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Royalty buffs and historians of women’s history alike will enjoy Christina Croft’s new biography of Alice, Queen Victoria’s second daughter and also the mother of Alexandra, the last Tsarina of Russia.  Alice, the Enigma — A Biography of Queen Victoria’s Daughter is informative and generally sympathetic to Alice, who was the third of Victoria’s nine children and a surprisingly independent thinker and feminist.  Neither as brilliant as her eldest sister the Princess Royal nor heir to the throne like her brother the Prince of Wales (who became Edward VII), Alice nonetheless managed to carve a niche for herself and do some serous good in the world.

It was pretty difficult for a nineteenth century princess to do much more than marry well and bear children.  Indeed, surviving multiple childbirths was an accomplishment in and of itself.  Alice herself married at 19 and had seven (!) children before she died of diphtheria at the age of 34, so it is amazing that she was so engaged and effective in her humanitarian endeavors.  She actively promoted  and engaged in modern nursing services and corresponded with Florence Nightingale.  She was a feminist and was particularly interested in women’s health, all of which horrified her mother.  Not surprisingly, Queen Victoria also resented the fact that Alice occasionally dared to give her pointed advice.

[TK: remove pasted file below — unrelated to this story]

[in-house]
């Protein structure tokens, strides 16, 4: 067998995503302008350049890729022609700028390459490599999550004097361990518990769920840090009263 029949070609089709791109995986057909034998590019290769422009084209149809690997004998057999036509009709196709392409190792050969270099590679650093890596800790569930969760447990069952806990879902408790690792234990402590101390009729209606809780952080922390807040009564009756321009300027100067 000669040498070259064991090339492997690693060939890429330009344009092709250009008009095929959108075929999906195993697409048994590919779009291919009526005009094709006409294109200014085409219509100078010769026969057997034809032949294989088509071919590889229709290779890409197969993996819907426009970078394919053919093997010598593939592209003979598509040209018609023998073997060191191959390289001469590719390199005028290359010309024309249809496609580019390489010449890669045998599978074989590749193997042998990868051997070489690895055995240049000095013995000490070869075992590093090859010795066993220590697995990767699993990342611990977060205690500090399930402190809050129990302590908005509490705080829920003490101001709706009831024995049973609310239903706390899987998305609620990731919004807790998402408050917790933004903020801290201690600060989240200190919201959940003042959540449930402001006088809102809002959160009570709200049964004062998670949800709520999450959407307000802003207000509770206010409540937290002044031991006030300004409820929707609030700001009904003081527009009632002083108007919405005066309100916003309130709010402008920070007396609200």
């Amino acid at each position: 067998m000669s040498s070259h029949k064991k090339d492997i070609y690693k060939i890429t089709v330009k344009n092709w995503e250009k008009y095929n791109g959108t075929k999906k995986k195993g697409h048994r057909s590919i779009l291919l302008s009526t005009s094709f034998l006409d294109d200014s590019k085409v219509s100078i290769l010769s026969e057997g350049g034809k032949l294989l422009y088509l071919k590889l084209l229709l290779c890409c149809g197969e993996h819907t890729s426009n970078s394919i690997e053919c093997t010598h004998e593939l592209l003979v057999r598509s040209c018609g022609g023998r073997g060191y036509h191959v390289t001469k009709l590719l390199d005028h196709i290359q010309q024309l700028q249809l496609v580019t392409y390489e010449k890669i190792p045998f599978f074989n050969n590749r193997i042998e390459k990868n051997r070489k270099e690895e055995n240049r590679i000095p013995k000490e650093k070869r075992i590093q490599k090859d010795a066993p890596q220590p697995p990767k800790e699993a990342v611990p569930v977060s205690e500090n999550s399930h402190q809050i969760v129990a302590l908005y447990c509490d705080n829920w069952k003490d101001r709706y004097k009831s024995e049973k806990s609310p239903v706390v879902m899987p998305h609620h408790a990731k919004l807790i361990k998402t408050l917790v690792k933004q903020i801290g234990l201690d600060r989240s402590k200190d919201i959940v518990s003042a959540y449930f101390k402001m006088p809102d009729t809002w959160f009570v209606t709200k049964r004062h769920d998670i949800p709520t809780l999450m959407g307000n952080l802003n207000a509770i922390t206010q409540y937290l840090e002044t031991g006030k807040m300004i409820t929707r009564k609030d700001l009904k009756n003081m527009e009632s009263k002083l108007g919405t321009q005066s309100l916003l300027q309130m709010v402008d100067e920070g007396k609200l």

Alice doesn’t seem to have been particularly happy as she entered middle age, and her photographs show her to be incredibly serious and melancholy.  It may have been the style of the time not to smile for the camera, but Alice consistently looks glum.  As a side note, her resemblance to the current Queen, as well as to Princess Margaret and Prince Charles is astounding.

This is a worthwhile book.  I particularly liked the way the author incorporated some of the voluminous correspondence of Alice and her family.  Princess Alice’s interest in new ideas and women’s rights were truly unusual, given her times and her royal status.  She didn’t fit into the stereotype of the prudish, Victorian woman, and that’s what makes her interesting.